Fenway Park organist Josh Kantor is a utilityman of sorts, playing keyboards for a number of outfits in addition to entertaining the Red Sox faithful. His highest-profile gig is with the fantastic national pastime-themed band the Baseball Project; his hidden-track rendition of the group’s “Panda And The Freak” is a highlight of its aptly titled third album, 3rd (Yep Roc). Kantor is guest editing magnetmagazine.com all week. Read our brand-new Q&A with him.
Kantor: In 2006, two years before he passed away, Alan Gordon (who wrote “Happy Together” for the Turtles and “Celebrate” for Three Dog Night) looked me up and sent me this incredible letter out of the blue. That was a tremendous thrill for me, and it was around that time (perhaps in part because of the letter) that I started thinking about a different tack with my playing.
For years, even after I started playing organ at Fenway Park, I would often turn down gigs by telling myself, “I’m not right for that; they’re looking for a real musician.” At some point along the way, I started asking myself, “What if I am a real musician?” I spent a couple years pondering that and starting to dip my toes in the water a little more. Eventually, I decided I would dive in and actively tell other musicians about my interest in playing and my availability. I wasn’t even a little bit good at doing that initially. I’m still not great at it, but I’ve gotten better. And I still encounter a lot of rejection, but I’ve gotten better at not letting that bum me out too much.
Slowly, very slowly, little things started happening here and there. Some were more enjoyable than others. I learned a lot of interesting things about playing with other people that were good things to learn. A few things started going really well. A few other things were so surreal that I couldn’t properly gauge whether they’d gone well, but either way, they made for entertaining stories. Some of those surreal moments are preserved on an obscure little website called YouTube, so if you want to, you can watch them below and decide if they make any more sense to you than they do to me.
I’ve played the monstrous organ at Symphony Hall in Boston on three occasions. The first time was in November 2004; James David Christie, the world-class organist from the Boston Symphony Orchestra, was also on the bill, so I was feeling a little intimidated. It turned out that he was (almost) as amazed by my lack of sheet music as I was by the complex annotations in his thick score. When the gig was booked a year in advance, I had no idea that it would come just days after the Red Sox would win their first World Series championship in 86 years, and I ended up receiving the longest and most undeserved standing ovation of my life. The second and third times were in May 2012, when long-time Boston Pops conductor Keith Lockhart said of me, “Perhaps the most popular and listened-to musician in all of Boston, and nobody knows what he looks like.”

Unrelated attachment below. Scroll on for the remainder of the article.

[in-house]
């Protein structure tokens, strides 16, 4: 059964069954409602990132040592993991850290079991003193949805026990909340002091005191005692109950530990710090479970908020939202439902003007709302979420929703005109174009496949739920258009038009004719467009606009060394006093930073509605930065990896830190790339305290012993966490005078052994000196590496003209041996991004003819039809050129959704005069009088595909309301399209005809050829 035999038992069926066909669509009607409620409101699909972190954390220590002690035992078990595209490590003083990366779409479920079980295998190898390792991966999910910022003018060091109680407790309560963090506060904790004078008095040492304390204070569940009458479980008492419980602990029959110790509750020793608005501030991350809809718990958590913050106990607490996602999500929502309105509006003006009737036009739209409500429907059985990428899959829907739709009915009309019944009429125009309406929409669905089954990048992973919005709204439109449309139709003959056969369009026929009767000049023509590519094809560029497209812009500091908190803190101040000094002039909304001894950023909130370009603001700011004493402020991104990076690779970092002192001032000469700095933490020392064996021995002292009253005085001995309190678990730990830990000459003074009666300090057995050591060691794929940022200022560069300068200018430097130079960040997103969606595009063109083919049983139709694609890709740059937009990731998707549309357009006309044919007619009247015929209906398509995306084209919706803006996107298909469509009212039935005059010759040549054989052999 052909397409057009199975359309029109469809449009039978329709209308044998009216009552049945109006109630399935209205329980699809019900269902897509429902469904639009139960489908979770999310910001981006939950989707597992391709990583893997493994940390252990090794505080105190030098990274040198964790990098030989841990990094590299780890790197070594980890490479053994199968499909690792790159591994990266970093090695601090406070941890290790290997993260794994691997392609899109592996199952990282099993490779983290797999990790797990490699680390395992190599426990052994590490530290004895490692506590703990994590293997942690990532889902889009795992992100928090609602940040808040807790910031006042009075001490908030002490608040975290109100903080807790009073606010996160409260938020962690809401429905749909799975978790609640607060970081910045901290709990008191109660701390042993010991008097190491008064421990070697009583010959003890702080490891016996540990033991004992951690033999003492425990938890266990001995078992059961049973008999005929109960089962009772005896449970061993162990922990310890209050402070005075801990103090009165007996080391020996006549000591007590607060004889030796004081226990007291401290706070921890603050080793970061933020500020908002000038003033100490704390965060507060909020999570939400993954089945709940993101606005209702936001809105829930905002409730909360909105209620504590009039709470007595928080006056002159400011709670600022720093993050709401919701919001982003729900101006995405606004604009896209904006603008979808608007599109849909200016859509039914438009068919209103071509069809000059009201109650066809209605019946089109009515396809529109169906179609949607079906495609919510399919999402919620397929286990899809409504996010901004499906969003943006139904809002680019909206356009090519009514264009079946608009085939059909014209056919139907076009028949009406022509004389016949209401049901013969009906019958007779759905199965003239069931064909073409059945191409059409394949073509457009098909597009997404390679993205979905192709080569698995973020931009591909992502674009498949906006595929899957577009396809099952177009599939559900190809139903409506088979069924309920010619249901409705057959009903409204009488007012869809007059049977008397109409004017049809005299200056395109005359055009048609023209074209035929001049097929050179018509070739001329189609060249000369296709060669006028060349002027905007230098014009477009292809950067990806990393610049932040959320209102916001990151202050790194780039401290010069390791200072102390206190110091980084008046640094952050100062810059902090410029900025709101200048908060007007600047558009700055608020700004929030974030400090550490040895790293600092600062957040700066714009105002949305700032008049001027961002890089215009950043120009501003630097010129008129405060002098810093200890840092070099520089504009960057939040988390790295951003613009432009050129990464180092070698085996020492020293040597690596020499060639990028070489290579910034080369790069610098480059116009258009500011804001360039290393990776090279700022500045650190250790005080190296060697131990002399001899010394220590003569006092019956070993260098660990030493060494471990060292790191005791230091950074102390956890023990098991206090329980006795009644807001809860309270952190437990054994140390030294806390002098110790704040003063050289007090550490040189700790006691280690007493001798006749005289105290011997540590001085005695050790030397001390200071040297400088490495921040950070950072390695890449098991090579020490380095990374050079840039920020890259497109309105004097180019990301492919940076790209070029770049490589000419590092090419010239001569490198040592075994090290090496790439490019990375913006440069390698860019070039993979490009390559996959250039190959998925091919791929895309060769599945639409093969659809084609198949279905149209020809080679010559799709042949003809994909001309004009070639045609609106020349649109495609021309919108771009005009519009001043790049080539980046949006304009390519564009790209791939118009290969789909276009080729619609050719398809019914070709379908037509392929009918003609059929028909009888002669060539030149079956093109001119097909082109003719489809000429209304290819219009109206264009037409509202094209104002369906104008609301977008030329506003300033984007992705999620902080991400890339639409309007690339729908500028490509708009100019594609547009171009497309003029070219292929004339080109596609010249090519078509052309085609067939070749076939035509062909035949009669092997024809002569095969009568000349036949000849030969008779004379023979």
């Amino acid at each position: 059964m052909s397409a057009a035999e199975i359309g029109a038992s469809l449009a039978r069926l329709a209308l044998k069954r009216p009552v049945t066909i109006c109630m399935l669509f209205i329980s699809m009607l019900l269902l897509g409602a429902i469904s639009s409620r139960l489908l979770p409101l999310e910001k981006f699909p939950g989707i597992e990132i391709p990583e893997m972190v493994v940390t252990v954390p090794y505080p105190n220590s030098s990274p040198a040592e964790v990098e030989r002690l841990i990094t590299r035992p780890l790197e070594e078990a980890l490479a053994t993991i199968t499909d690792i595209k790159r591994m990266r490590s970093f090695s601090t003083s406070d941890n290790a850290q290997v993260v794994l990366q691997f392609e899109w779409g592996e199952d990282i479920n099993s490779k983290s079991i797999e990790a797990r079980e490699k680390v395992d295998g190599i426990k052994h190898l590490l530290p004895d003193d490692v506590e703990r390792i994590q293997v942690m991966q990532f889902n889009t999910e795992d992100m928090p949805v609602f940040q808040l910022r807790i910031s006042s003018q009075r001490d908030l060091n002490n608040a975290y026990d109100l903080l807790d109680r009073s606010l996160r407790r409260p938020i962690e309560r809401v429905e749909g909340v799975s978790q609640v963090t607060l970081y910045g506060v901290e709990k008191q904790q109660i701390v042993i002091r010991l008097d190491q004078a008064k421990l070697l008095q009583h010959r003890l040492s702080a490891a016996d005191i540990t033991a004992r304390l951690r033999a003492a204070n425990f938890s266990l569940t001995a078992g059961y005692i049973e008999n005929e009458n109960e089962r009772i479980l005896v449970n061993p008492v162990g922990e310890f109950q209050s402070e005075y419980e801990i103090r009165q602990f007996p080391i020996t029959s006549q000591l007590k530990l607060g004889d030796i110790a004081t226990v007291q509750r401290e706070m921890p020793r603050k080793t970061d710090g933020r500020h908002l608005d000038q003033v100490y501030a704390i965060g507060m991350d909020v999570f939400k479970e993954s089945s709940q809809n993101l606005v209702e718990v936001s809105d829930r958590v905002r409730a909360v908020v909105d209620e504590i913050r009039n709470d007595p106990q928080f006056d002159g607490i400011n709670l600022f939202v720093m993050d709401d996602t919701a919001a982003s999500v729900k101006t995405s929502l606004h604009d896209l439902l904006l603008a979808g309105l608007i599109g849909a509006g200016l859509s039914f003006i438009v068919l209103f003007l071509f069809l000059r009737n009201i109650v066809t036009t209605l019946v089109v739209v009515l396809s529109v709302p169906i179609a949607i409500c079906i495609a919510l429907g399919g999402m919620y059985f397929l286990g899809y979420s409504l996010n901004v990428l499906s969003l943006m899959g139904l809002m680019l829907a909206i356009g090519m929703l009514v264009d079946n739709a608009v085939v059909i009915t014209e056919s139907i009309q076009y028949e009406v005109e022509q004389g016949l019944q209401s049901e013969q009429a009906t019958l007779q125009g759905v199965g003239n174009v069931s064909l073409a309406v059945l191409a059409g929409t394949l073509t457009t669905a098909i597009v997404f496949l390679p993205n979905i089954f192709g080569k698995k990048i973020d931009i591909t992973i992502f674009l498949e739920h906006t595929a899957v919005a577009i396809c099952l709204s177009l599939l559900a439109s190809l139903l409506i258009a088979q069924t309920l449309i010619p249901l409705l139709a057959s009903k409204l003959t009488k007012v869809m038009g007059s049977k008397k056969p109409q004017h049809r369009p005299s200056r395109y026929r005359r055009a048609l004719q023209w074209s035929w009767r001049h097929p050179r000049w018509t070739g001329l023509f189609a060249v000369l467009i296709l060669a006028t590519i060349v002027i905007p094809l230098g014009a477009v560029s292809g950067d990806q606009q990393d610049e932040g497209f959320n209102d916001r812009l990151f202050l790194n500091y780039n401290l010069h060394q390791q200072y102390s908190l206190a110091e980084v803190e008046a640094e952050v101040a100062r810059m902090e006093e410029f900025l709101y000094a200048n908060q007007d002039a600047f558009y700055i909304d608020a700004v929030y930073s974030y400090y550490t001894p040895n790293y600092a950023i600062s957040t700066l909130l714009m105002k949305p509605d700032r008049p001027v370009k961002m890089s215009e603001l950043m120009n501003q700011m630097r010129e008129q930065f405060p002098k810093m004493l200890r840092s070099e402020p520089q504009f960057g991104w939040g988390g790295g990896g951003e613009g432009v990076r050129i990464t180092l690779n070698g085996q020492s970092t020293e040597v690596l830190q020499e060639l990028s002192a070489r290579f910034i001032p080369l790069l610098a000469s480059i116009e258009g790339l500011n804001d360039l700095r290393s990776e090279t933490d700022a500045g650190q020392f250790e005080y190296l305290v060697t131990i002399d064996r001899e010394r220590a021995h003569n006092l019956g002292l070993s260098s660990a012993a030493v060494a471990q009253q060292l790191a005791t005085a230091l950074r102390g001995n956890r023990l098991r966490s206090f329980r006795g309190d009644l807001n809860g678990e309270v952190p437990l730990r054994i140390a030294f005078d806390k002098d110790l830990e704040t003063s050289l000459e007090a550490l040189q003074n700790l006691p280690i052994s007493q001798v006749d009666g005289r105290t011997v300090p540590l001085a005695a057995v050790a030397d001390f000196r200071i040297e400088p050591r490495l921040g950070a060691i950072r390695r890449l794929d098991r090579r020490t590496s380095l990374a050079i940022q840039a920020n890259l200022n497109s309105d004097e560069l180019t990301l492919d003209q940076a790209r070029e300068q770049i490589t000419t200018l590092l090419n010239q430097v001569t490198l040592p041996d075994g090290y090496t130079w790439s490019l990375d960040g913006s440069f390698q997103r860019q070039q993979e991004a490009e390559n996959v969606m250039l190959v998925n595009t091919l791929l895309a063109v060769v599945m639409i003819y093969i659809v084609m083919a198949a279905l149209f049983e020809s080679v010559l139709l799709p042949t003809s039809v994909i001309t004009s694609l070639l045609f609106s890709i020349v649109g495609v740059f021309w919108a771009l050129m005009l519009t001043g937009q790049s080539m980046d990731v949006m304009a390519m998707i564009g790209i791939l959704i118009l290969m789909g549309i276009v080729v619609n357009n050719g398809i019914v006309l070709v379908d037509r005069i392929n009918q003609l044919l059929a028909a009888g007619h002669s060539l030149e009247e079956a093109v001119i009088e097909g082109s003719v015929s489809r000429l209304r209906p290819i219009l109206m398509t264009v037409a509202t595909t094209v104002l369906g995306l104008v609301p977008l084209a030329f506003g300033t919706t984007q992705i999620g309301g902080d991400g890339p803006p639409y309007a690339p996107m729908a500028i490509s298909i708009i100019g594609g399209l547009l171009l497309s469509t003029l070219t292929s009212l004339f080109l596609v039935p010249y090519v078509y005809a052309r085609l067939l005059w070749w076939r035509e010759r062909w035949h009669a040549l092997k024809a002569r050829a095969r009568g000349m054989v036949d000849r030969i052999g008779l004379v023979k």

For three of the last four opening days in the baseball season, I’ve been invited to play live old-timey ballpark organ music intermittently on ESPN’s SportsCenter broadcasts while the Red Sox were playing on the road. The first time, former NFL head coach Herm Edwards approached me during a commercial break and asked if I’d like to do something with him on the air. “Sure,” I replied. “What do you have in mind?” He thought about it for a second and said, “I’ll tell you what; you play, and I’ll talk.” “Perfect,” I said (that was when I realized that a good coach knows how to exploit the strengths of his available personnel without exposing their weaknesses). The camera’s red light came on, longtime SportsCenter anchor Linda Cohn introduced Herm and me on the air, and our little “Groucho and Harpo” routine was born.
Two months ago, I played all 17 minutes of the Velvet Underground’s signature freak-out “Sister Ray” with the Baseball Project, Lenny Kaye and Jason Victor at a Lou Reed tribute at the Paramount Theatre in Austin while Alejandro Escovedo lurked over my shoulder. The Los Angeles Times said we “massacred” the song “in grand fashion.” Here is a two-minute clip. Adding to the surreal nature of this for me: Jason and I were teenage roommates and bandmates.
My friend Jon called me on a Saturday afternoon a few months ago and asked, “What are you doing this weekend?” “Not much,” I replied, “Why do you ask?” “Well,” he said, “we’re rehearsing today for a benefit show tomorrow; G.E. Smith, Simon Kirke, Trombone Shorty, Joan Osborne and a bunch of other folks are the bill, and the keyboard player can’t make it.” By day’s end, I had learned 20 songs, and the next night I was backing up Ms. Osborne on her smash hit.